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  Council » Policies and Plans » Rules and regulation » Waikato Regional Plan » Waikato Regional Plan (online version) » 4.2 River and Lake Bed Structures » 4.2.2 Objective

4.2.2 Objective

The use, erection, reconstruction, placement, alteration, extension, removal or demolition of structures in, on, under or over the beds of rivers and lakes managed in a manner that:

  1. produces a net reduction in the adverse effects of the destabilisation of river and lake beds
  2. does not have adverse effects on water quality, flow regimes, aquatic ecosystems and wetlands that are inconsistent with Water Management Objective 3.1.2
  3. does not obstruct fish passage for trout and indigenous fish to complete their life cycle
  4. preserves the natural character of river and lake beds and their margins and protects them from inappropriate use and development
  5. there is no increase in the adverse effects of flooding
  6. provides for navigation of water bodies where appropriate
  7. remedies or mitigates adverse effects of existing structures on the relationship tangata whenua as kaitiaki have with identified taonga, such as waahi tapu, native flora and fauna and access to their customary fisheries
  8. avoids significant adverse effects of new structures on the relationship tangata whenua as kaitiaki have with identified taonga, such as waahi tapu, native flora and fauna and access to their customary fisheries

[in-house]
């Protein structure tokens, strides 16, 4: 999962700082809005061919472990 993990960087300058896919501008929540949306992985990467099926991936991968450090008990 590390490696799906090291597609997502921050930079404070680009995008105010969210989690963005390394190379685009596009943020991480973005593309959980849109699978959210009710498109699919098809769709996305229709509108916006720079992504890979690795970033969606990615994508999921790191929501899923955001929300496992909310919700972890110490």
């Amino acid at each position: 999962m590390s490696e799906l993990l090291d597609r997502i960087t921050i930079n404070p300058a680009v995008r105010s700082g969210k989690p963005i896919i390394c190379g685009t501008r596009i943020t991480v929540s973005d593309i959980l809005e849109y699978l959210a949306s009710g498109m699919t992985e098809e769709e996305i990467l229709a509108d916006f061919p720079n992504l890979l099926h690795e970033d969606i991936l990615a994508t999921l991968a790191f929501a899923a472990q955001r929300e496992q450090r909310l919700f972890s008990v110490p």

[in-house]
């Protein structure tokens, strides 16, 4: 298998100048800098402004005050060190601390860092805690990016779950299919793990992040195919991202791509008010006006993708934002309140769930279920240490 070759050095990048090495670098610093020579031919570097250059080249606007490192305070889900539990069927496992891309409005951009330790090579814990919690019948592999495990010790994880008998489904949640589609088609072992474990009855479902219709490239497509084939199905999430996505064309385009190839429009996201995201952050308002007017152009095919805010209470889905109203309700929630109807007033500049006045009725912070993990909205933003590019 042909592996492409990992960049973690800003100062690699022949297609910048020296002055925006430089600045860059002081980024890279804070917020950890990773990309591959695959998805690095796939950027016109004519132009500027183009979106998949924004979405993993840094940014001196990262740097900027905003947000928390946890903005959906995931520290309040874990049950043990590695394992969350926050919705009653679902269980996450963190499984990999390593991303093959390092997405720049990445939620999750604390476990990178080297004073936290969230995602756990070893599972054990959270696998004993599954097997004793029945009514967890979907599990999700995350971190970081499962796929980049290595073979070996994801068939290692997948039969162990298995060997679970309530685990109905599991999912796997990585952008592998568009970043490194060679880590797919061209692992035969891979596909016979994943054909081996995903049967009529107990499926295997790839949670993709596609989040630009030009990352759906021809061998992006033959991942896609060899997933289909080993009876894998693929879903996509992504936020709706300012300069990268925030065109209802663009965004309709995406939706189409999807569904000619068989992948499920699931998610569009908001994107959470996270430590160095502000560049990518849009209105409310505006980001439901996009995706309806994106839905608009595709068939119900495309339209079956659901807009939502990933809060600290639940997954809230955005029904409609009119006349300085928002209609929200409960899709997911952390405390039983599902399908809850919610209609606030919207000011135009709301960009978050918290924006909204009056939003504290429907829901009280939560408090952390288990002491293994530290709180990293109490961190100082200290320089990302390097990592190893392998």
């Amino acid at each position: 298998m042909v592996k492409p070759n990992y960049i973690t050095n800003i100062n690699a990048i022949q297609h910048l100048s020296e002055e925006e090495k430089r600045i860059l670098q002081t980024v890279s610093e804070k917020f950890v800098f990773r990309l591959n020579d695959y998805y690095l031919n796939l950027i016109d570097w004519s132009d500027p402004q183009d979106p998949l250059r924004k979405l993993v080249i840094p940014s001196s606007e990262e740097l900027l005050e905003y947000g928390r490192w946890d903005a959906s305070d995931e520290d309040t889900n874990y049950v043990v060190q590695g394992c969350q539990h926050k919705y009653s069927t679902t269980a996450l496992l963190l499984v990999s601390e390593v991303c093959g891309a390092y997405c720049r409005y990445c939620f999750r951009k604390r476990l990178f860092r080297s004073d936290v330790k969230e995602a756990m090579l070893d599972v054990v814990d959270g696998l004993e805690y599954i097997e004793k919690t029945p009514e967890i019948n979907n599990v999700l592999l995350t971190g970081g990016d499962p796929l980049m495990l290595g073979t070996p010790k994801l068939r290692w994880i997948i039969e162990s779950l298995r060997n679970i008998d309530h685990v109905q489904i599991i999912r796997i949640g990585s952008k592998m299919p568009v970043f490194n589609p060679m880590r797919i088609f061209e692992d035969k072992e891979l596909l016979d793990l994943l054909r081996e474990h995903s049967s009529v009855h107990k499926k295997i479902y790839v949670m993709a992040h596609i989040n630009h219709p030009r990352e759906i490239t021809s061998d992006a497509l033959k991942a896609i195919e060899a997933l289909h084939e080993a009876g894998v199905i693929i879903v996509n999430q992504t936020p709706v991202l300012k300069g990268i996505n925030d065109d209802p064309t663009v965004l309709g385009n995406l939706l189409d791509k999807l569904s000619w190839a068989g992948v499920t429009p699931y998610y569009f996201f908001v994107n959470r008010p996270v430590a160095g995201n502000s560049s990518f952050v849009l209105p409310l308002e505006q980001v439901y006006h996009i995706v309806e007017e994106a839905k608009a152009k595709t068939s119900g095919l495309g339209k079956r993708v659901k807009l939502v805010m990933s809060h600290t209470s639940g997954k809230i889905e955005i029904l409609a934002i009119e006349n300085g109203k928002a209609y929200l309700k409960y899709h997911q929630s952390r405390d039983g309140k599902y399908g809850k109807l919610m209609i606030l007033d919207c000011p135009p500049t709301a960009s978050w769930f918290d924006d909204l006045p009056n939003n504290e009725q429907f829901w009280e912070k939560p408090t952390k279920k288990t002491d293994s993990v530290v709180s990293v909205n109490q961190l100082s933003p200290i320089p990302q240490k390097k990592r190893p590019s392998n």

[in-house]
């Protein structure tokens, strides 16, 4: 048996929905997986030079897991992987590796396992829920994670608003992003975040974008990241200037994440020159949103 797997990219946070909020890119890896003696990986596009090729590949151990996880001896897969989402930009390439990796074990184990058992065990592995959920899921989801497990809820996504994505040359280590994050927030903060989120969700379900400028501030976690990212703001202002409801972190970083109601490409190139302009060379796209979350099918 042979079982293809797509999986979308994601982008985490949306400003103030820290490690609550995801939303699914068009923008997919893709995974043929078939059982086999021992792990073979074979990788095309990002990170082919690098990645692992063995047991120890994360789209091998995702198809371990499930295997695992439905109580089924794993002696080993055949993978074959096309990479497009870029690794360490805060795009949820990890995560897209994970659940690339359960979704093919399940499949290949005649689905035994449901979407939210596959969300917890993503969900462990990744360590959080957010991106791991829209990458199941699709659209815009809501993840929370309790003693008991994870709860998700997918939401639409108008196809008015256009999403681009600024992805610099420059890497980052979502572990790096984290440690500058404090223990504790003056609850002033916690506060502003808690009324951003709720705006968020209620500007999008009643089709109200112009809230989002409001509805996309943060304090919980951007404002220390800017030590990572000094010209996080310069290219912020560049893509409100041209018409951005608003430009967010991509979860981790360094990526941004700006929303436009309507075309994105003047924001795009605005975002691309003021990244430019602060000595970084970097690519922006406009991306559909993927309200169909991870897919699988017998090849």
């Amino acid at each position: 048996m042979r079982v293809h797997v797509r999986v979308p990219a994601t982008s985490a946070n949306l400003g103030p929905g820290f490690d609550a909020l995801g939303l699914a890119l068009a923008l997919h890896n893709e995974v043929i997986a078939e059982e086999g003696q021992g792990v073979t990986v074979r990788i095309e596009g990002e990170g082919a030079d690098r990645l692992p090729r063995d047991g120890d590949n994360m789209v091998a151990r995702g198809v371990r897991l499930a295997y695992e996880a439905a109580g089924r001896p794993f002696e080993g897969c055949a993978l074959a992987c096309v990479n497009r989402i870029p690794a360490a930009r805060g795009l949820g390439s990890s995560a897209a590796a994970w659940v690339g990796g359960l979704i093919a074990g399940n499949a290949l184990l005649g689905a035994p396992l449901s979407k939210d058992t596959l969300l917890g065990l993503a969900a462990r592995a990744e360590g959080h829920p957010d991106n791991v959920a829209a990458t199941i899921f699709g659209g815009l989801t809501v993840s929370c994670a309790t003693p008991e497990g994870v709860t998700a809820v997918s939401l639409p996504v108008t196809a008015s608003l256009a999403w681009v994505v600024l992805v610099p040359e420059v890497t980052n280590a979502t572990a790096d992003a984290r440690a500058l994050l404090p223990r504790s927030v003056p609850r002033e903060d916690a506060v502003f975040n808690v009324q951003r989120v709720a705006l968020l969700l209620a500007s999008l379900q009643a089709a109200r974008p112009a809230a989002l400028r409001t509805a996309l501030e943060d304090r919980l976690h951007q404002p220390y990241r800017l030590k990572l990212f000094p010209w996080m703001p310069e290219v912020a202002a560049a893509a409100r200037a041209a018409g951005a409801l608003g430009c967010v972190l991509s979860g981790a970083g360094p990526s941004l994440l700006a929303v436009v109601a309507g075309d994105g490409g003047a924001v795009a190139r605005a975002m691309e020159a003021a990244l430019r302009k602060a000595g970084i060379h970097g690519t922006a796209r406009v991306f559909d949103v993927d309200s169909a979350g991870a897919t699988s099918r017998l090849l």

9. remedies or mitigates cumulative adverse effects on the relationship tangata whenua as kaitiaki have with their identified taonga, such as waahi tapu, native flora and fauna and access to their customary fisheries
  10. maintains existing legal public access to and along river and lake beds and their margins.

Principal Reasons for Adopting the Objective
Some structures on the beds of lakes and rivers are important in enabling people and communities to provide for their social, economic and cultural well-being and may have historical/archeological significance. However, some structures can have significant adverse effects on the beds of rivers and lakes either individually or in combination with other structures. These can include loss of physical space, navigation hazards, prevention of fish migration, changes to the nature of benthic communities, interference with sediment transport processes, obstruction and flooding. In addition, structures can both provide habitat and result in loss of habitat.

Parts a), b), c) and d) of Objective 4.2.2 states the desired outcomes Waikato Regional Council is seeking to achieve in respect of part a) of Issue 4.2.1.

Part a) of the objective focuses on reducing adverse effects of destabilisation associated with a structure. These words are consistent with the objective for Section 3.3.11 (River and Lake Beds Management) of the Waikato RPS. Destabilisation of river and lake beds is a natural process and may even be desirable to prevent sediment build-up and aggradation of river beds. The word ‘net’ has been included because it may not be possible to produce a complete reduction in the adverse effects of destabilisation of river and lake beds. For guidance on interpretation of this expression refer to the policy framework in this chapter in conjunction with Section 1.3.3 of the RPS.

Part b) of Objective 4.2.2 provides a strong link between this chapter of the Plan and Objective 3.1.2 in the Water Module. The management of water and river and lake beds are interlinked and each can directly influence the other. This part of the objective therefore provides for integrated management of water and river and lake beds.